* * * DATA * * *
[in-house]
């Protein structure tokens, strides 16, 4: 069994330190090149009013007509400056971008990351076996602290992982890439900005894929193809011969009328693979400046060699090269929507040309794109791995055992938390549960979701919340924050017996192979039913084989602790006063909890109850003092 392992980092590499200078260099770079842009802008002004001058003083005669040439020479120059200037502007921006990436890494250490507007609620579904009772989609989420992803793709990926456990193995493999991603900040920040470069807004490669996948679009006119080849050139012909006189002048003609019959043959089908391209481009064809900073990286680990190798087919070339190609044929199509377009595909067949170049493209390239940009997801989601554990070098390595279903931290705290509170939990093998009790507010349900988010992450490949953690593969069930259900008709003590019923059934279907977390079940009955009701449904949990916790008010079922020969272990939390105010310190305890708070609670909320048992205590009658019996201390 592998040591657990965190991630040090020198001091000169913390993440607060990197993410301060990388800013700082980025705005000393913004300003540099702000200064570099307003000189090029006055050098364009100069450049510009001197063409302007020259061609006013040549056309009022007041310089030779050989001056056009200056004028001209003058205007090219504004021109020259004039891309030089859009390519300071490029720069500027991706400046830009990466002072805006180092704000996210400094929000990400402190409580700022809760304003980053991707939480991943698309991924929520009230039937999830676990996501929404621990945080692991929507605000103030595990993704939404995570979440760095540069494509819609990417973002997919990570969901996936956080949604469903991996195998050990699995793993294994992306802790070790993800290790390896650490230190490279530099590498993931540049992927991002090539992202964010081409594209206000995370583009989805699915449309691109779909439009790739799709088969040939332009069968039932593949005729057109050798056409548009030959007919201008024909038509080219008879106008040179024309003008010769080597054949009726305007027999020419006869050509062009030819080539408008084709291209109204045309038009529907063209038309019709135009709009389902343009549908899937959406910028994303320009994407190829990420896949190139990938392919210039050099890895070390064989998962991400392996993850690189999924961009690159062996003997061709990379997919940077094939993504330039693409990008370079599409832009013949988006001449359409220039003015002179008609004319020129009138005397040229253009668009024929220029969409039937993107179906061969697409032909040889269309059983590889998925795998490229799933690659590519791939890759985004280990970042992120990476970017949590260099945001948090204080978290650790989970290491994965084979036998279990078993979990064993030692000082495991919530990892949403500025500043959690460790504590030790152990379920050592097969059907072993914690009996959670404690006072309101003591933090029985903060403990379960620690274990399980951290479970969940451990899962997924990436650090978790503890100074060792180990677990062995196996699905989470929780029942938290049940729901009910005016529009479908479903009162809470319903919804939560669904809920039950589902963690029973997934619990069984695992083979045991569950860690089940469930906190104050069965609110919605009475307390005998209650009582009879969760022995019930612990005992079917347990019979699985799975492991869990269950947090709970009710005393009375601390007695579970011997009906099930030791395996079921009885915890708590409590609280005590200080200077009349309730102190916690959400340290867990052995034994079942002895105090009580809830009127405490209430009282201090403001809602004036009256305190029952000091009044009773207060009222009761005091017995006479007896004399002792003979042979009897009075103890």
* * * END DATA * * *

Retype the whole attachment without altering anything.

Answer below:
[in-house]
């Protein structure tokens, strides 16, 4: 069994330190090149009013007509400056971008990351076996602290992982890439900005894929193809011969009328693979400046060699090269929507040309794109791995055992938390549960979701919340924050017996192979039913084989602790006063909890109850003092 392992980092590499200078260099770079842009802008002004001058003083005669040439020479120059200037502007921006990436890494250490507007609620579904009772989609989420992803793709990926456990193995493999991603900040920040470069807004490669996948679009006119080849050139012909006189002048003609019959043959089908391209481009064809900073990286680990190798087919070339190609044929199509377009595909067949170049493209390239940009997801989601554990070098390595279903931290705290509170939990093998009790507010349900988010992450490949953690593969069930259900008709003590019923059934279907977390079940009955009701449904949990916790008010079922020969272990939390105010310190305890708070609670909320048992205590009658019996201390 592998040591657990965190991630040090020198001091000169913390993440607060990197993410301060990388800013700082980025705005000393913004300003540099702000200064570099307003000189090029006055050098364009100069450049510009001197063409302007020259061609006013040549056309009022007041310089030779050989001056056009200056004028001209003058205007090219504004021109020259004039891309030089859009390519300071490029720069500027991706400046830009990466002072805006180092704000996210400094929000990400402190409580700022809760304003980053991707939480991943698309991924929520009230039937999830676990996501929404621990945080692991929507605000103030595990993704939404995570979440760095540069494509819609990417973002997919990570969901996936956080949604469903991996195998050990699995793993294994992306802790070790993800290790390896650490230190490279530099590498993931540049992927991002090539992202964010081409594209206000995370583009989805699915449309691109779909439009790739799709088969040939332009069968039932593949005729057109050798056409548009030959007919201008024909038509080219008879106008040179024309003008010769080597054949009726305007027999020419006869050509062009030819080539408008084709291209109204045309038009529907063209038309019709135009709009389902343009549908899937959406910028994303320009994407190829990420896949190139990938392919210039050099890895070390064989998962991400392996993850690189999924961009690159062996003997061709990379997919940077094939993504330039693409990008370079599409832009013949988006001449359409220039003015002179008609004319020129009138005397040229253009668009024929220029969409039937993107179906061969697409032909040889269309059983590889998925795998490229799933690659590519791939890759985004280990970042992120990476970017949590260099945001948090204080978290650790989970290491994965084979036998279990078993979990064993030692000082495991919530990892949403500025500043959690460790504590030790152990379920050592097969059907072993914690009996959670404690006072309101003591933090029985903060403990379960620690274990399980951290479970969940451990899962997924990436650090978790503890100074060792180990677990062995196996699905989470929780029942938290049940729901009910005016529009479908479903009162809470319903919804939560669904809920039950589902963690029973997934619990069984695992083979045991569950860690089940469930906190104050069965609110919605009475307390005998209650009582009879969760022995019930612990005992079917347990019979699985799975492991869990269950947090709970009710005393009375601390007695579970011997009906099930030791395996079921009885915890708590409590609280005590200080200077009349309730102190916690959400340290867990052995034994079942002895105090009580809830009127405490209430009282201090403001809602004036009256305190029952000091009044009773207060009222009761005091017995006479007896004399002792003979042979009897009075103890």